UGA Regents Professor Jeremy Kilpatrick helps lead National Academies’ Education Policy Project
UGA Regents Professor Jeremy Kilpatrick helps lead National Academies' Education Policy Project
November 14, 2008Print
- Michael Childs
- Jeremy Kilpatrick
Athens, Ga. - For the first time in the nation's history, many of its top education researchers including University of Georgia Regents Professor Jeremy Kilpatrick, will present a series of reports giving evidence-based advice on major education policy issues to the incoming administration of President-elect Barack Obama and the new Congress.
Their message is simple: Let's learn from what we have done, design it better and move forward more carefully.
Kilpatrick, a professor of mathematics education, will be among about a dozen scholars speaking about the nation's future education policy on Tuesday, Nov. 18 in a public forum at the National Academy of Sciences in Washington, D.C.
For the past several months, Kilpatrick has co-chaired a committee on mathematics and science education for the National Academy of Education's Education Policy White Papers Project, an initiative designed to help policymakers in the new administration and Congress better understand key education issues and to help them create effective policies by providing them with independent, research-based information.
He and co-chair, Helen Quinn, a renowned professor of physics at Stanford University, say that both mathematics and science learning are much more complicated than they are portrayed in the current curriculum or testing.
"Two reports from the National Academy of Science, Adding It Up (2001) and Taking Science to School (2006) portrayed mathematics and science learning as more than just teaching skill or concept... that it's about a broader picture of what it means to be proficient in mathematics or science," Kilpatrick said.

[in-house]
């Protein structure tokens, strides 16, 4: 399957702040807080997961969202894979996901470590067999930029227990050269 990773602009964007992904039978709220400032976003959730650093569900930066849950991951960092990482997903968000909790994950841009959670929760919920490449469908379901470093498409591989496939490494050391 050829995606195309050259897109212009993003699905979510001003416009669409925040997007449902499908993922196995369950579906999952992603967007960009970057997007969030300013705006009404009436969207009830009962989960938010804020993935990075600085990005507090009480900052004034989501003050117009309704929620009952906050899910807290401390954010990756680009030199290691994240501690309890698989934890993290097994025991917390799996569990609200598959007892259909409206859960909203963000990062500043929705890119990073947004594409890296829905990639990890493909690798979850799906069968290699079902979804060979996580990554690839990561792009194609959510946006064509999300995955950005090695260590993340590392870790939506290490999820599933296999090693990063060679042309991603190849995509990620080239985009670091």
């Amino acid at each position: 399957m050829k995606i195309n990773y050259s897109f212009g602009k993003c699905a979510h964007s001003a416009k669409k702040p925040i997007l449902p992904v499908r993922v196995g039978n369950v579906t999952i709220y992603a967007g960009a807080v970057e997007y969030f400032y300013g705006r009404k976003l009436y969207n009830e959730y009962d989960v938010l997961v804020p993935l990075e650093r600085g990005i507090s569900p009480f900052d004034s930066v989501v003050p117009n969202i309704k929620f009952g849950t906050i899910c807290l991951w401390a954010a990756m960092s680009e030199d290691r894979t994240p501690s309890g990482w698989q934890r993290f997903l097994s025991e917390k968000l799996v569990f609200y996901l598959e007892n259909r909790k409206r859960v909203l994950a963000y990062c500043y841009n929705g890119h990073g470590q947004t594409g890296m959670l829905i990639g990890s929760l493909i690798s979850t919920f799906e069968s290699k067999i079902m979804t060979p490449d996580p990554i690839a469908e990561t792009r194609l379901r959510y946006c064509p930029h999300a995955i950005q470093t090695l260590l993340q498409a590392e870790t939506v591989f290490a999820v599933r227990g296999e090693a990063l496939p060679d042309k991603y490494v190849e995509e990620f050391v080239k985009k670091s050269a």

Kilpatrick was chair of the National Research Council committee that wrote, Adding It Up, which recommended a major overhaul of mathematics instruction, curricula and assessment in the nation's schools.
The nation still needs to develop coherent instructional systems that have a focused framework and curriculum, teachers who know their subjects, assessments that are thorough and aligned with the curriculum, and an effective program of teacher preparation, he said.
"Those four components should be working together and in the current system they're not," Kilpatrick said. "But there's no support for a national curriculum. So we recommend that the federal government, working with consortia of states, should invest in the creation of model instructional packages that address these elements to help schools develop their capacity to teach 21st-century mathematics and science skills from kindergarten through grade eight."
Kilpatrick cited Kyle Schultz, a third-year UGA doctoral student in mathematics education, for much of the work tracking down research studies to support his arguments. Schultz, who received funding from the National Academy of Education to assist Kilpatrick on the project, will also attend the public forum Tuesday.
Each of the white papers reviews the available research evidence and presents possible policy options or recommendations. The papers are being subjected to a rigorous peer review process before being released in January 2009. In addition to mathematics and science education, the white papers address five other key areas in education:
- teacher quality;
- standards and assessments;
- time for learning;
- reading and literacy education; and
- equity and excellence in American education.
For more information of the National Academy of Education's Education Policy White Papers Project and the public forum see www.naeducation.org/